Think about the subplot?

  • Is the subplot a stand-alone story?
  • Does it help the main plot?
  • Does it join the main plot in some way nearer the end? For example, the main characters join characters from the subplot near the end to work towards a common goal?

Though they may sometimes seem unnecessary, subplots are an essential part of any novel-length work. This is because all stories are made up of smaller stories. In Cinderella, the major plot is the rags-to-riches story of Cinderella moving from servant to princess. Her falling in love with the prince serves this story, and is a major plot point. But what about the rest of the story? Does it all directly serve the servant-to-princess arc? Are there other stories tucked away in there?

Yes. One of the fairytale’s subplots is Cinderella’s relationship with her stepfamily. This relationship is its own separate story – Cinderella’s stepmother forces the girl into servitude because she hates her. Cinderella’s stepsisters also hate her. Although we do not have much depth in the fairytale on why, this subplot offers the opportunity for exploration and better developing the motivations behind a major plot point in the story: Cinderella’s servant status. Moreover, this subplot is inextricably tied to the major plot – without Cinderella’s enforced servitude, the fairy tale would cease being a rags-to-riches story with a romance component, and become a more simplistic love story.

In short: subplots add to a story. They bring in valuable information, back story, and potential conflict.

Where do subplots come from?

Effective subplots are always attached to the main story. They add to rather than detract from. The simplest way to find potential subplots is to go back to your main plot and look at:

  • the information required for each plot point;
  • how you could escalate drama, risk, or reward at key points;
  • motivations for specific key actions;
  • potential backstory for emotional reactions.

Identifying these points will help you work out the type of subplots you need, and how they help move your story forward. Generally speaking, a plot-driven novel will have at least one character-driven subplot, while a character-driven novel will have at least one plot-driven subplot. This is because subplots help create balance in your story.

Developing subplots

The development process for a subplot is quite close to the development process for a main plot. Subplots are still stories, which means they can be mapped to one of the story structures discussed earlier in this book. Invest time in writing out the same kind of developmental work. It will help you work out how your subplot fits into your story, where the pieces come together, and how the threads tie up at the end. This is especially helpful when writer’s block hits, and you feel like you can’t get all the pieces to line up properly. Having your developmental notes for other pieces of the story can help jump start your creative processes and get the words flowing again.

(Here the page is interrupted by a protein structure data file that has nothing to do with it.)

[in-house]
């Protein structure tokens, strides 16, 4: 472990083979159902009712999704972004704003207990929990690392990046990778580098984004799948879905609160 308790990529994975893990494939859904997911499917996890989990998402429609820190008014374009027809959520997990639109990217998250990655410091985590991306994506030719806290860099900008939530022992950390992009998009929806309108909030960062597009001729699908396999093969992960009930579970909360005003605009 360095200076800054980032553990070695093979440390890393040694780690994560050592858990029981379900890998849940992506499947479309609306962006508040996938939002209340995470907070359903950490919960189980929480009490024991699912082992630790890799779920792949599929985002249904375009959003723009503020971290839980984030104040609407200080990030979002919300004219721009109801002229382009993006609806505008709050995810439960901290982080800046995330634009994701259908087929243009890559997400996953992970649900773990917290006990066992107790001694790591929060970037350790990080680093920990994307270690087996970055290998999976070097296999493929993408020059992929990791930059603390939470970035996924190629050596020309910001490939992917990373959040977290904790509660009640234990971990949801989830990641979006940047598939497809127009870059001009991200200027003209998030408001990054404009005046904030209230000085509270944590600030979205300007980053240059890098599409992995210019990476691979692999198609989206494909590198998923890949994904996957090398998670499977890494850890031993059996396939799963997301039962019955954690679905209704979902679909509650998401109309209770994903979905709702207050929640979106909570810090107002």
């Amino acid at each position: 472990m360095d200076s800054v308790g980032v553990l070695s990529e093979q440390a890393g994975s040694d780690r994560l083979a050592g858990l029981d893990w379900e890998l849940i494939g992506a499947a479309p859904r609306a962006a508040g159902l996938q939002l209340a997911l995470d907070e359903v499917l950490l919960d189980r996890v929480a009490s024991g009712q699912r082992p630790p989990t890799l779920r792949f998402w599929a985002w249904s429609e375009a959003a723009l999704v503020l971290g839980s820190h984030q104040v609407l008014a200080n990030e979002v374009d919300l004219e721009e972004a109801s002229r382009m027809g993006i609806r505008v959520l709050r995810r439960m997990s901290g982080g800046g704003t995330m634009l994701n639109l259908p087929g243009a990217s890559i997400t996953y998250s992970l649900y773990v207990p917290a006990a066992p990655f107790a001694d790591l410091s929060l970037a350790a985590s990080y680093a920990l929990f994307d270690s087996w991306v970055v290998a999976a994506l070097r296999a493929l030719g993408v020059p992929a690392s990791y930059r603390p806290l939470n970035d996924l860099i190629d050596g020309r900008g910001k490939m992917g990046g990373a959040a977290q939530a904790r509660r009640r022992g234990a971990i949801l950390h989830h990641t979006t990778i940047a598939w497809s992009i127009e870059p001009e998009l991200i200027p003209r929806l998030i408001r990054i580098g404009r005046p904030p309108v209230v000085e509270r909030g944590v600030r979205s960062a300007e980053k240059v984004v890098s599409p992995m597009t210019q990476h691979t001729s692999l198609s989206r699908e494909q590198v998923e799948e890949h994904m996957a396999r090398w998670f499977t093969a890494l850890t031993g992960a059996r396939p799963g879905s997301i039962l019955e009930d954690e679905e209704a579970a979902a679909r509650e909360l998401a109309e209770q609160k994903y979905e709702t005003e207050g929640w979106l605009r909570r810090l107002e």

Is it a plot or a subplot?

There will be times when it feels as if a subplot is going to overwhelm the main story. This is usually a clue that something has gone wrong in your development stage, and that your main plot is too weak. Step back and look at your main plot and your development notes. Where are the weak spots?

Next, take a look at your subplot. Is it overwhelming the main plot because you’ve left gaps, or because it’s patching up gaps in the main story? Or is it more compelling for some reason? Is there more at stake? If this is the case, you may have set your story out in reverse – your subplot is actually your main plot, and your main plot is actually your subplot. (This happens more often than you might think.)
If none of the above are true, but you still feel like your subplot is overwhelming the rest of the story, axe it. But do not throw it out. If the story is so strong it’s overwhelming another, you quite likely have the seeds of another book in hand.

Want to learn more?   Enrol and start learning today.



Meet some of our academics

Gavin ColeGavin has over 20 years of industry experience in Psychology, Landscaping, Publishing, Writing and Education. Former operations manager for highly reputable Landscape firm, The Chelsea Gardener, before starting his own firm. Gavin has a B.Sc., Psych.Cert., M. Psych. Cert.Garden Design, MACA.
John Mason John Mason is one of Australia's most prolific writers. He saw his first work published when at secondary school, where he worked on the school magazine. In 1973 he was writing a weekly column for his local newspaper and by 1975 he was a regular contributor to Australia's national magazine "Your Garden". John was engaged by Victoria's Dept of Youth, Sport and Recreation to write a book on Fun and Fitness Trails in 1978. In 1981 he saw two more books published (one in America, another in Australia), and commenced writing regularly for the Self Sufficiency Magazine, Grass Roots. John is a long term member of the Australian Society of Authors, the Garden Media Guild (UK) and the Horticultural Media Association (Australia). He has written or contributed to over 100 books, many published by international publishers and published more than 2,000 articles across a range of genres (Gardening, Education, Business, Farming, Fitness). In addition, John has contributed to and overseen the development of more than 600 distance education courses which encompass around 20 million words. He has been an avid photographer for 40 years, building a collection of over 100,000 images, which are used to illustrate his work. His marine animal photos are even used by Legoland in England, on their Atlantis ride! Writer, Manager, Teacher and Businessman with over 40 years interenational experience covering Education, Publishing, Leisure Management, Education, and Horticulture. He has extensive experience both as a public servant, and as a small business owner. John is a well respected member of many professional associations, and author of over seventy books and of over two thousand magazine articles.
Peta Jinnath AbdulB.Sc., Grad.Dip.Ed., M.Creative Writing
Rachel SyersRachel has worked as a newspaper journalist for the past 15 years in a range of roles from sub-editor and social columnist to news reporter, covering rounds such as education, health, council, music, television, court, police, Aboriginal and Islander affairs, and agriculture. Her current role is Fashion Editor, features writer and features sub-editor with The Gold Coast Bulletin. She has co-authored a successful biography "Roma: From Prison to Paradise" about former prisoner-of-war turned yoga guru, Roma Blair, as well as freelanced as a writer, reviewer and researcher for Australian music and celebrity magazines such as WHO Weekly, Rave, Australasian Post and New Idea. Rachel has a B.Journalism.